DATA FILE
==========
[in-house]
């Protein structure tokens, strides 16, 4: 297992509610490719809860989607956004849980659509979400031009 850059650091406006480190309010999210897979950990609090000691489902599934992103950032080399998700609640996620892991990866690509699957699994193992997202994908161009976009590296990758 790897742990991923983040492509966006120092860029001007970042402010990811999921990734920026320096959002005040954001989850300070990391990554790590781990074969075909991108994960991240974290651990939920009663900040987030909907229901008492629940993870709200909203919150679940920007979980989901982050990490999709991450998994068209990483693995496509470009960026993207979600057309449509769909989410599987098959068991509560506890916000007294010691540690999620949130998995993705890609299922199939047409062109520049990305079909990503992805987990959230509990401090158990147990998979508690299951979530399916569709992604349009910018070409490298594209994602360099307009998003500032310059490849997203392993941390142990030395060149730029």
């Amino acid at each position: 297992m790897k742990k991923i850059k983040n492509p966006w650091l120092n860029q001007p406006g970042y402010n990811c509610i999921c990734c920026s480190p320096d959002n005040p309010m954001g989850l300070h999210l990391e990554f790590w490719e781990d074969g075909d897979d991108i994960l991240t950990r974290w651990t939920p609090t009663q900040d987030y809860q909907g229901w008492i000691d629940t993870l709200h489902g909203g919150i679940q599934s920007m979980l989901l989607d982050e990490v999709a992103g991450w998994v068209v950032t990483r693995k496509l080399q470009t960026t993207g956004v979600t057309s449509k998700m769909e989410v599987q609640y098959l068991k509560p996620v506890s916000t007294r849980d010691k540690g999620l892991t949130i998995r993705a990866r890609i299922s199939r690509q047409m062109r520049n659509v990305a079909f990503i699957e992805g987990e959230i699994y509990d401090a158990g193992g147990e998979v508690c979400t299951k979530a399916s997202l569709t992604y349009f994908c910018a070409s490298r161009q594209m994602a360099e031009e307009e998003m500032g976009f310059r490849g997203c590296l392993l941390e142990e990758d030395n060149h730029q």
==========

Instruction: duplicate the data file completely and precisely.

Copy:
[in-house]
């Protein structure tokens, strides 16, 4: 297992509610490719809860989607956004849980659509979400031009 850059650091406006480190309010999210897979950990609090000691489902599934992103950032080399998700609640996620892991990866690509699957699994193992997202994908161009976009590296990758 790897742990991923983040492509966006120092860029001007970042402010990811999921990734920026320096959002005040954001989850300070990391990554790590781990074969075909991108994960991240974290651990939920009663900040987030909907229901008492629940993870709200909203919150679940920007979980989901982050990490999709991450998994068209990483693995496509470009960026993207979600057309449509769909989410599987098959068991509560506890916000007294010691540690999620949130998995993705890609299922199939047409062109520049990305079909990503992805987990959230509990401090158990147990998979508690299951979530399916569709992604349009910018070409490298594209994602360099307009998003500032310059490849997203392993941390142990030395060149730029």
């Amino acid at each position: 297992m790897k742990k991923i850059k983040n492509p966006w650091l120092n860029q001007p406006g970042y402010n990811c509610i999921c990734c920026s480190p320096d959002n005040p309010m954001g989850l300070h999210l990391e990554f790590w490719e781990d074969g075909d897979d991108i994960l991240t950990r974290w651990t939920p609090t009663q900040d987030y809860q909907g229901w008492i000691d629940t993870l709200h489902g909203g919150i679940q599934s920007m979980l989901l989607d982050e990490v999709a992103g991450w998994v068209v950032t990483r693995k496509l080399q470009t960026t993207g956004v979600t057309s449509k998700m769909e989410v599987q609640y098959l068991k509560p996620v506890s916000t007294r849980d010691k540690g999620l892991t949130i998995r993705a990866r890609i299922s199939r690509q047409m062109r520049n659509v990305a079909f990503i699957e992805g987990e959230i699994y509990d401090a158990g193992g147990e998979v508690c979400t299951k979530a399916s997202l569709t992604y349009f994908c910018a070409s490298r161009q594209m994602a360099e031009e307009e998003m500032g976009f310059r490849g997203c590296l392993l941390e142990e990758d030395n060149h730029q």